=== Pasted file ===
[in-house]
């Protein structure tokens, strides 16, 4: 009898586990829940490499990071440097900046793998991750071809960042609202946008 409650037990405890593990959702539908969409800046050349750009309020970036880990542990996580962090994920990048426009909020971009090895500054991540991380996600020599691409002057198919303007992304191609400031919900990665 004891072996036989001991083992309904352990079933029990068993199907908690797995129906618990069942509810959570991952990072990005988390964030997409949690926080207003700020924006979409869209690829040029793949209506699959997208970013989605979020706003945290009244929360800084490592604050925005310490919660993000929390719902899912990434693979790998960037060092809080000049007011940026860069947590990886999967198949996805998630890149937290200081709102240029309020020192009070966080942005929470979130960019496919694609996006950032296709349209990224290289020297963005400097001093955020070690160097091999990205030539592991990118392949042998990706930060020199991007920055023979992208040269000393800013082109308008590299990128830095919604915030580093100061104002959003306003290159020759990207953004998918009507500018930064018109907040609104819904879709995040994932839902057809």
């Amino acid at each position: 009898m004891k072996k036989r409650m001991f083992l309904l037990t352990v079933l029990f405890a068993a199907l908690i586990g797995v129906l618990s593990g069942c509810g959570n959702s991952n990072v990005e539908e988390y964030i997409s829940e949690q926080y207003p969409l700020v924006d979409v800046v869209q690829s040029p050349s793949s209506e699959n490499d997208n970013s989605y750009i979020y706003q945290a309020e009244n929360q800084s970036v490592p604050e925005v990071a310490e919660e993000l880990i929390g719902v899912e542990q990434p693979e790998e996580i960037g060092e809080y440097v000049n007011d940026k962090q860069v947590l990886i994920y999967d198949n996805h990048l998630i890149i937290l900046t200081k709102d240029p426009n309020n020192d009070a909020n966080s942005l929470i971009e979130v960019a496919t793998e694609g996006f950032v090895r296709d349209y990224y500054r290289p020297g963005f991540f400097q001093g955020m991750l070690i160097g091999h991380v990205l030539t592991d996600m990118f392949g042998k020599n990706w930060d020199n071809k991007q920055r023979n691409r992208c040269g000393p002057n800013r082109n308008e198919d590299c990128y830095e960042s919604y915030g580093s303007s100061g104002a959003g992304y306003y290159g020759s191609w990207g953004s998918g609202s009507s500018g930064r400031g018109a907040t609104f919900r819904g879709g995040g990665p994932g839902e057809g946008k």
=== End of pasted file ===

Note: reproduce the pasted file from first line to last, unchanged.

[in-house]
């Protein structure tokens, strides 16, 4: 009898586990829940490499990071440097900046793998991750071809960042609202946008 409650037990405890593990959702539908969409800046050349750009309020970036880990542990996580962090994920990048426009909020971009090895500054991540991380996600020599691409002057198919303007992304191609400031919900990665 004891072996036989001991083992309904352990079933029990068993199907908690797995129906618990069942509810959570991952990072990005988390964030997409949690926080207003700020924006979409869209690829040029793949209506699959997208970013989605979020706003945290009244929360800084490592604050925005310490919660993000929390719902899912990434693979790998960037060092809080000049007011940026860069947590990886999967198949996805998630890149937290200081709102240029309020020192009070966080942005929470979130960019496919694609996006950032296709349209990224290289020297963005400097001093955020070690160097091999990205030539592991990118392949042998990706930060020199991007920055023979992208040269000393800013082109308008590299990128830095919604915030580093100061104002959003306003290159020759990207953004998918009507500018930064018109907040609104819904879709995040994932839902057809």
């Amino acid at each position: 009898m004891k072996k036989r409650m001991f083992l309904l037990t352990v079933l029990f405890a068993a199907l908690i586990g797995v129906l618990s593990g069942c509810g959570n959702s991952n990072v990005e539908e988390y964030i997409s829940e949690q926080y207003p969409l700020v924006d979409v800046v869209q690829s040029p050349s793949s209506e699959n490499d997208n970013s989605y750009i979020y706003q945290a309020e009244n929360q800084s970036v490592p604050e925005v990071a310490e919660e993000l880990i929390g719902v899912e542990q990434p693979e790998e996580i960037g060092e809080y440097v000049n007011d940026k962090q860069v947590l990886i994920y999967d198949n996805h990048l998630i890149i937290l900046t200081k709102d240029p426009n309020n020192d009070a909020n966080s942005l929470i971009e979130v960019a496919t793998e694609g996006f950032v090895r296709d349209y990224y500054r290289p020297g963005f991540f400097q001093g955020m991750l070690i160097g091999h991380v990205l030539t592991d996600m990118f392949g042998k020599n990706w930060d020199n071809k991007q920055r023979n691409r992208c040269g000393p002057n800013r082109n308008e198919d590299c990128y830095e960042s919604y915030g580093s303007s100061g104002a959003g992304y306003y290159g020759s191609w990207g953004s998918g609202s009507s500018g930064r400031g018109a907040t609104f919900r819904g879709g995040g990665p994932g839902e057809g946008k």